Monday, January 16th, 2012
There’s a fair amount of consensus among the online sources I read that Apple is at least neglecting, if not outright abandoning the pro marketplace, and more specifically the world of television professionals. Today brought an Ars article entitled Why the video pros are moving away from Apple. I read reports of large production houses that used dozens of Apple’s Final Cut edit systems who are reluctantly switching to Avid—the only other viable option, they say.
I also detect a fairly healthy backbeat—voices saying that programs like Final Cut Pro X are the future, tape is the past, and that the universe of people who need truly pro-level tools to create graphics, animation, and to edit, finish, and deliver broadcast and film content is, really, get over yourselves, a niche market.
I’m not so sure. If you define “niche” in terms of raw sales numbers, you may be missing the outsized influence that edit and graphics rooms filled with Macs around the world have on the creative community.
Because those workplaces exist, there are students in schools everywhere learning Final Cut, Motion (and 3d software like Maya and Cinema 4D, and 2d essentials like Adobe’s After Effects, Photoshop, and Illustrator). They work (for the most part) on Macs. They come through a training regimen ready to walk into edit suites and design houses and create material that actually works on “real” projects.
Video pros like to use the word “workflow” a lot, and the reason for that is simple. The stuff they make is part of a whole—the opens and graphics of a larger program, or a package that shows up within that program, or a program that fits within a stream of programming throughout a day, or a commercial or interstitial that has to bridge the gaps between programs. When you’re part of a team, you’re handed material, you work with that material, and you hand it on in a way that meets certain standards and fits in the puzzle in a predictable way.
That’s being a pro. That’s being part of a team. In television-land, you may be part of a closely-knit unit of a dozen or fewer. On a film, you may be one of hundreds. The amount of raw material you work with and have to sort through is staggering. Metadata is your friend. Doing it right—frame rates, codecs, interlace, gamma—is part of the job.
Workflow is part of the job. It’s not just a “nice to have” option.
Starting a few years back, Apple was able to deliver hardware and software that made it easier to not just create content, but to do it in a way that fit into professional workflows in such a way that it made creative professionals’ lives easier.
It wasn’t just that you could make movies or television bits. You could, with these tools, make “real” stuff. Stuff that met standards. Stuff that could air without jittering or blowing out the color on your TV.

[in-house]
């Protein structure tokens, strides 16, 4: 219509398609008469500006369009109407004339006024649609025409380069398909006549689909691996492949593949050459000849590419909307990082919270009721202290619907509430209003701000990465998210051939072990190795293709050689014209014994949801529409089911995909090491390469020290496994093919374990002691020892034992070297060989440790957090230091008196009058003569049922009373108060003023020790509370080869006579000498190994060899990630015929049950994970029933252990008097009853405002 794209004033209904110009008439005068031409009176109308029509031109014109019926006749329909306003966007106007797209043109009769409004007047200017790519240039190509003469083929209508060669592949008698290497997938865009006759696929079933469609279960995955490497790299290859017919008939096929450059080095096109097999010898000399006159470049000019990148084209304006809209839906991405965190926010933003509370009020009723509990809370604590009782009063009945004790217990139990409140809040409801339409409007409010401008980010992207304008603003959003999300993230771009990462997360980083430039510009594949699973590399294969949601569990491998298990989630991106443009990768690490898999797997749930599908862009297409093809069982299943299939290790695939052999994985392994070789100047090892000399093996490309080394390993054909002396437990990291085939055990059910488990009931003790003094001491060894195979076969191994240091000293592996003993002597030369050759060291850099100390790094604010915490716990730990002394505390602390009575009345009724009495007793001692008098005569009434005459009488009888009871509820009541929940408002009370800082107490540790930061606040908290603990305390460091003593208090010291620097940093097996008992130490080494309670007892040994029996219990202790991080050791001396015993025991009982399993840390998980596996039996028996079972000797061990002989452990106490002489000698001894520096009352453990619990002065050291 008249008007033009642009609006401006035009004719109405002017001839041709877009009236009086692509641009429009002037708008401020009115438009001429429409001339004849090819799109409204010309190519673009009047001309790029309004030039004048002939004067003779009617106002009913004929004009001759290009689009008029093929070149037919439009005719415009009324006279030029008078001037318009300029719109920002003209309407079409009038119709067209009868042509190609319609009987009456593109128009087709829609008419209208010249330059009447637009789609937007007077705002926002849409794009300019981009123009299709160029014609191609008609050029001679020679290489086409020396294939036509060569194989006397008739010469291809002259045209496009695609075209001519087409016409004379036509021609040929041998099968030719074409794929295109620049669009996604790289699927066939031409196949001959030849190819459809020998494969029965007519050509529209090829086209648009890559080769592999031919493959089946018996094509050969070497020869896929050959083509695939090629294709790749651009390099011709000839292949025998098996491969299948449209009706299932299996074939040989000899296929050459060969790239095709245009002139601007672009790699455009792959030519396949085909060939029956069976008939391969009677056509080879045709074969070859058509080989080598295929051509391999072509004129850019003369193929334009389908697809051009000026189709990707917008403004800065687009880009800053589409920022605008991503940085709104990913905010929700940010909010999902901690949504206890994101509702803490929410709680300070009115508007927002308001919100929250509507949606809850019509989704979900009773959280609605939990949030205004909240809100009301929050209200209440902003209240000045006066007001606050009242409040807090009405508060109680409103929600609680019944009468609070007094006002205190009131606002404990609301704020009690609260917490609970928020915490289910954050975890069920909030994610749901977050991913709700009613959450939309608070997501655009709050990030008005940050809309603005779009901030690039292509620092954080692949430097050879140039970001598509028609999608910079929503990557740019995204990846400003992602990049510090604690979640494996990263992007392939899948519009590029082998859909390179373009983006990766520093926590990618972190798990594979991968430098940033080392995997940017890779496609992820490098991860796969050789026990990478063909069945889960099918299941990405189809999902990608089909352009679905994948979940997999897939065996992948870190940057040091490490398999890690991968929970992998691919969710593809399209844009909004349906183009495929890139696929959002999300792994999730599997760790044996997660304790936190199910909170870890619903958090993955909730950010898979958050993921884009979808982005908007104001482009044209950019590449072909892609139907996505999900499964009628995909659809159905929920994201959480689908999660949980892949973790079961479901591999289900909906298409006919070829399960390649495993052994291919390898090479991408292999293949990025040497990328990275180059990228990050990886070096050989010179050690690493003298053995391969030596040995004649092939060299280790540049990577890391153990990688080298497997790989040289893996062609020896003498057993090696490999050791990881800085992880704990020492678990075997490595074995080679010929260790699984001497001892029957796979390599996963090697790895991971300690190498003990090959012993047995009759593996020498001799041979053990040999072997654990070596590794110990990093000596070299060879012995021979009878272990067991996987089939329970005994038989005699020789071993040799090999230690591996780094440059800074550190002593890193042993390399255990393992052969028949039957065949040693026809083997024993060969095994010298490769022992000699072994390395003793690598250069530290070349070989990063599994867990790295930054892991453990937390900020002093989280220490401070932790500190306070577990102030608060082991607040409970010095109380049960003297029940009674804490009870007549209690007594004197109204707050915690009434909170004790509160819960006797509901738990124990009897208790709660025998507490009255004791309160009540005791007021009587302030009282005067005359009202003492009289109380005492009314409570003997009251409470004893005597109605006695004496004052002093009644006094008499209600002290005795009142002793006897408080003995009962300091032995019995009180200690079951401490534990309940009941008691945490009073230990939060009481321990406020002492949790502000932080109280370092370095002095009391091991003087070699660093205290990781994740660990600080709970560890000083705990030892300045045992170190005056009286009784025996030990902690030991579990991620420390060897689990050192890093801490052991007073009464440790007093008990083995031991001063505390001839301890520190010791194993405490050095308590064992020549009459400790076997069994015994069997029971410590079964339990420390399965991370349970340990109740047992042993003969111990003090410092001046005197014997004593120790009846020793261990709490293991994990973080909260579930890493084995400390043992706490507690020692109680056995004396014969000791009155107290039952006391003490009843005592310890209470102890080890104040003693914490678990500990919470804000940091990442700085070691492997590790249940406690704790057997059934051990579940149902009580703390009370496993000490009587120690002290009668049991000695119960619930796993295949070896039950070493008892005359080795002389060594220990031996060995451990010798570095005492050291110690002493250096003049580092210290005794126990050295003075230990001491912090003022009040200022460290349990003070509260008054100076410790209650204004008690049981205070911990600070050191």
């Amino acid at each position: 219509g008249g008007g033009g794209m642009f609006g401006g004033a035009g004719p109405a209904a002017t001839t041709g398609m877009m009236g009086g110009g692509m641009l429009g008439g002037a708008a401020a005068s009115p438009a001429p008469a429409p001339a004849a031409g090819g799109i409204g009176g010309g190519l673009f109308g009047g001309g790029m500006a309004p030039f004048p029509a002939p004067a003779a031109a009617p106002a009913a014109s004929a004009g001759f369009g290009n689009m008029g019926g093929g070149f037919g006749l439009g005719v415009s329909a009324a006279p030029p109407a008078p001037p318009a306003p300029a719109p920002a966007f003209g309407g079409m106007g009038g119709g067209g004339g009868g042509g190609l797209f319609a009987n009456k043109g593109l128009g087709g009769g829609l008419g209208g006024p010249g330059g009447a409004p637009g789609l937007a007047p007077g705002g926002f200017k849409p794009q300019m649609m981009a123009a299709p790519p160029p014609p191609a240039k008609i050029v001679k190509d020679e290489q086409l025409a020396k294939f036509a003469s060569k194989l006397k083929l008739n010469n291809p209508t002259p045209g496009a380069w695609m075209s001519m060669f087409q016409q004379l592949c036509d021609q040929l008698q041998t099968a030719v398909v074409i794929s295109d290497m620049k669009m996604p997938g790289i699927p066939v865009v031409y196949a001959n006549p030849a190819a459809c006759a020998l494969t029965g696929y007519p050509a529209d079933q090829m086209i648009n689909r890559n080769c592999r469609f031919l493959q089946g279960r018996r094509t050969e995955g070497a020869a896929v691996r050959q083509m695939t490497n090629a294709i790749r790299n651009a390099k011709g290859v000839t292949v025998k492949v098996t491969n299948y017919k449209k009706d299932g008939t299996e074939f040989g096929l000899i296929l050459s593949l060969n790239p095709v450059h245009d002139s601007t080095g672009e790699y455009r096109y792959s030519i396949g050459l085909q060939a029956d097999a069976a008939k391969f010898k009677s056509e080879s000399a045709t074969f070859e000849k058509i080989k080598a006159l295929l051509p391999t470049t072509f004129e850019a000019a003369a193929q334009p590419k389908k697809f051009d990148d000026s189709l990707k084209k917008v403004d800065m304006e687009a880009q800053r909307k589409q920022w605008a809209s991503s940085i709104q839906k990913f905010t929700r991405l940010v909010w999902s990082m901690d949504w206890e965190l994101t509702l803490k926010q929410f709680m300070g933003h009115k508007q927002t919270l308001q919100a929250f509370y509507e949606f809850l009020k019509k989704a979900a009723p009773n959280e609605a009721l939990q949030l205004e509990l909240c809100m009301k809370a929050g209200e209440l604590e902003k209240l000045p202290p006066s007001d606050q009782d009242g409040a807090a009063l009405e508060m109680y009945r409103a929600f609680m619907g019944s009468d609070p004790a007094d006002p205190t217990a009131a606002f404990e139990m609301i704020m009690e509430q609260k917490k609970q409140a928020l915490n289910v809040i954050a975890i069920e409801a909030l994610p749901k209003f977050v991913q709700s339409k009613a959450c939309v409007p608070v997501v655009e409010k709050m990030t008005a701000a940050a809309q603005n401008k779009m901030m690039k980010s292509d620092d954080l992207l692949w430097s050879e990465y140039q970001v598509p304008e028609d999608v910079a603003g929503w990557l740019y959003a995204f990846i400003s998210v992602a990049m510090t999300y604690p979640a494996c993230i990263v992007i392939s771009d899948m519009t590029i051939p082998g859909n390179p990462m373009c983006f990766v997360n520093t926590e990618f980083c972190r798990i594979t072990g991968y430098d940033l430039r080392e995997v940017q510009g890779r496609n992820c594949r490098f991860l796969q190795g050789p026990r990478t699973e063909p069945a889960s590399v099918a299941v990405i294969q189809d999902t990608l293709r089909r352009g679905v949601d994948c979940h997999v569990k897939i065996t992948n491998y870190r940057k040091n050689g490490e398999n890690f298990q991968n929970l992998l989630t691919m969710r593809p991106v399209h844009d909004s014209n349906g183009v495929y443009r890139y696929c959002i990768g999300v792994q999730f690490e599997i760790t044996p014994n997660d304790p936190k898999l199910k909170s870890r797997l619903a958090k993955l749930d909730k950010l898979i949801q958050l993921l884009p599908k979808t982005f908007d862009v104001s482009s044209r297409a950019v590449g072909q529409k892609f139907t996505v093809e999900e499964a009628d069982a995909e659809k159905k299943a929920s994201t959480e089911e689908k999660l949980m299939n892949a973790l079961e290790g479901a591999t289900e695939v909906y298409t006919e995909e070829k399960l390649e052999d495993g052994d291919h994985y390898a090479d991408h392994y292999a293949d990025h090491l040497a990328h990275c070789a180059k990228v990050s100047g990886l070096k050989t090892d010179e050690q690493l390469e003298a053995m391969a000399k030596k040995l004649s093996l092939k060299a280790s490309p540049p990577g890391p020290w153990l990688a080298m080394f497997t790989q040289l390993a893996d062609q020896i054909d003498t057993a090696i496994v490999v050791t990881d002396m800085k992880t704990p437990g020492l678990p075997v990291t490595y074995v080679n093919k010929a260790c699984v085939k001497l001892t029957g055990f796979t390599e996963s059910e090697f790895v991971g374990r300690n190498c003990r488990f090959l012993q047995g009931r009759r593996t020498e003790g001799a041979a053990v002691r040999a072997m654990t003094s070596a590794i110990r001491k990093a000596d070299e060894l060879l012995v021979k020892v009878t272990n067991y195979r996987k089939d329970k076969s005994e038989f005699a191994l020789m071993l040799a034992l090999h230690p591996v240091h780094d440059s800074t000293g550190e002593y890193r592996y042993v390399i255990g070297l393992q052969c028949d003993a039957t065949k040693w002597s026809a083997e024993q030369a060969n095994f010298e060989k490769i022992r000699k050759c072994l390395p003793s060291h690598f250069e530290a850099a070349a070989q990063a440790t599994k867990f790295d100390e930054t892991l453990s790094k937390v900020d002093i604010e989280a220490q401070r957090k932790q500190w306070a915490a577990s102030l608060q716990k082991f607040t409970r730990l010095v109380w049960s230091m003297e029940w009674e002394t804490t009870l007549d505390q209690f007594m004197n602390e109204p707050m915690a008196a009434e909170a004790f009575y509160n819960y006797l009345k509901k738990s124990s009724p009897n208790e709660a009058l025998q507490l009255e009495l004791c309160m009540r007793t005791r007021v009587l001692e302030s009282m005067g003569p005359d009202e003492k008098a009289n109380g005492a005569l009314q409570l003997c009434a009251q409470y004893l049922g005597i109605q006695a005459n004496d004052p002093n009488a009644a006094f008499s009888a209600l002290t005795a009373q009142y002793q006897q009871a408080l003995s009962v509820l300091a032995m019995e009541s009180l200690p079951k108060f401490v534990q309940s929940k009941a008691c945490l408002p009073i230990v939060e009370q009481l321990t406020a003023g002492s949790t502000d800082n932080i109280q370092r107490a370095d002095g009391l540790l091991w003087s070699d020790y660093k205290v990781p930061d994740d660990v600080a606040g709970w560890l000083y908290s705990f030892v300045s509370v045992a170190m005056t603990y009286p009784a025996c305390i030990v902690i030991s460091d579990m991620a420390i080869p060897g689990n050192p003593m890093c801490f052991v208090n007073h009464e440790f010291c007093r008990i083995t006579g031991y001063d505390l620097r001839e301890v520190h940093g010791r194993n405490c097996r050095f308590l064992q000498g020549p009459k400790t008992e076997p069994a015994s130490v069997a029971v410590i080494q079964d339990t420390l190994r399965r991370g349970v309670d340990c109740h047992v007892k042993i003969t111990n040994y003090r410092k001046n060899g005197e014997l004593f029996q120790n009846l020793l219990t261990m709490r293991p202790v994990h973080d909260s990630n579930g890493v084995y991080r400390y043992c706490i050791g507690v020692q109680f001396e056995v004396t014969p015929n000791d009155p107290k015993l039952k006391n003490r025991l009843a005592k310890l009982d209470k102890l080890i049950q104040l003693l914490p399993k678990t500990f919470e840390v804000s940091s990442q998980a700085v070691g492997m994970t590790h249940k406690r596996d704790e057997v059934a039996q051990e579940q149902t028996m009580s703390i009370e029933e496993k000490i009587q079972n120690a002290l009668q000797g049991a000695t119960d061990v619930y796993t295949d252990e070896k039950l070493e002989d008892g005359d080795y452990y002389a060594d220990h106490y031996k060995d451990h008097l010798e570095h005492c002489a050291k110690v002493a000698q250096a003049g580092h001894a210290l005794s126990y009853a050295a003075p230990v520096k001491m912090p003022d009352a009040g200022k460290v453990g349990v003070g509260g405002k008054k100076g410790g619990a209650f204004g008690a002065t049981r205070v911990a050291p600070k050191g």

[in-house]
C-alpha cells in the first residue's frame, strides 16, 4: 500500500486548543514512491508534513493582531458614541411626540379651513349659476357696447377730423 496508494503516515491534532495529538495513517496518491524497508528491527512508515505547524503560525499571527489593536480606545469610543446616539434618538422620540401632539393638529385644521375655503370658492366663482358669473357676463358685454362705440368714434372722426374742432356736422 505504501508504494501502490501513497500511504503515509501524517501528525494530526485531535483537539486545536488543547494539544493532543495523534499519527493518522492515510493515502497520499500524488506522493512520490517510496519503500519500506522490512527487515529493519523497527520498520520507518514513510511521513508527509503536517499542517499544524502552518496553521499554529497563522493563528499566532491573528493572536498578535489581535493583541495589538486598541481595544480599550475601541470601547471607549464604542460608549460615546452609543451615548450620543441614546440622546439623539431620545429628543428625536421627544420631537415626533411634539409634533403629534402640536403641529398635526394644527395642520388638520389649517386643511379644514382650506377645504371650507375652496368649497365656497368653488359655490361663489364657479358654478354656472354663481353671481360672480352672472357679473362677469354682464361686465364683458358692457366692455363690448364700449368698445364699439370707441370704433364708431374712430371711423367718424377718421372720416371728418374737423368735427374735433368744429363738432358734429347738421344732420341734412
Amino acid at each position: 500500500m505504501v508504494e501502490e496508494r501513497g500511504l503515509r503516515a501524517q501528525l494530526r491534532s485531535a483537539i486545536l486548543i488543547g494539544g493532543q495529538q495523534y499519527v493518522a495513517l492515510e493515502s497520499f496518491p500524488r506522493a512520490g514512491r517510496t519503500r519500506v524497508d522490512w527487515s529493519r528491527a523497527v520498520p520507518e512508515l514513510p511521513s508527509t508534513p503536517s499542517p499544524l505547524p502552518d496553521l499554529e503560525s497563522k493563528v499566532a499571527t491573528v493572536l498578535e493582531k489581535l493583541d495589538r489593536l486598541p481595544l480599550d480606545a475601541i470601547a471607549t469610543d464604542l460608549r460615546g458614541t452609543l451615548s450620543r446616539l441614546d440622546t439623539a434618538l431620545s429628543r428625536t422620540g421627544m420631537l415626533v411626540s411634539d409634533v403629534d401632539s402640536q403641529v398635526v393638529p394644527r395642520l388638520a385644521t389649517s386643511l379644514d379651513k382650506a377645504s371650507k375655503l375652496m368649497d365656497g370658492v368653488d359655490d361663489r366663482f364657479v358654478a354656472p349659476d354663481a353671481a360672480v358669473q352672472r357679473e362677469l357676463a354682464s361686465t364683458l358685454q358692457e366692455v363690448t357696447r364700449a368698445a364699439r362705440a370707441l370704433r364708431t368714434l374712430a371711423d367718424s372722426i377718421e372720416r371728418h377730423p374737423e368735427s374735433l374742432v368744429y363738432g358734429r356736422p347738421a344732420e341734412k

It was interesting to me that in a world increasingly filled with iDevices, Steve Jobs spun out the now well-known analogy that iPads would be more like cars with automatic transmissions, but, he said, we’ll always need trucks for the heavy lifting of content creation.
With the release of Final Cut Pro X, some in the creative community saw a slick sports car that Apple designed that, sadly, was not street-legal. Very cool, very shiny, but pros often found no way to use it to do the heavy lifting of their modern workflows.
We still need fresh new trucks, with tricked-out power and industry-leading features. At CES this month, manufacturers showed off 4K camcorders…a higher-than-high definition that makes my hard drives wobble at the knees just to contemplate.
We’ll all be editing on iPads someday? Well, if the largest iPad would only hold, say, 10 seconds of 4K video, that might be a challenge.
To do a professional job of content creation, those fresh new trucks, the 2012 models, will need:
- The fastest processors and maximum RAM, of course.
- Increasingly, the GPUs—graphics processing subsystems—need to be hugely powerful, upgradable, combinable—they’re the core of the powerplant of future content creation, if I haven’t bent a metaphor too much there. New software, from Apple and elsewhere, will rely on them more and more with each rev. You may need not one but several, working cooperatively, in one box.
- Huge flexibility in i/o options. This includes bringing things in and getting them out in almost every conceivable way, including to videotape when appropriate. Sure, Thunderbolt is a good start in that direction.
- And software, including operating system software, that works hard to keep all the bits circulating at max speed with minimum complications.
Now the nice thing, the win-win, about Apple putting energy into creating systems like these, and the key to why this is not just a niche market question, is that development success here leads to staggering improvements in all the behind the scenes slickness that makes iOS so powerful in devices. There’s no doubt that all the work spent in making type, animation, transitions, and movement work on professional content, software, and systems paid off in huge benefits when Apple wanted to bring modern design slickness, speed, and elegance to things you hold in your hand.
They have to keep that innovation in every part of the pipeline. Mac OS X has to remain, at its core, a pro-level, configurable operating system. It’s gotta run on high end boxes. And those boxes have to run a complete suite of pro-level creative software that not only serves those who must work within very particular and demanding workflows, but establishes a great test bed for the next innovations for iOS and our increasingly device-filled world.
Seems to me Apple abandons this workflow at their peril.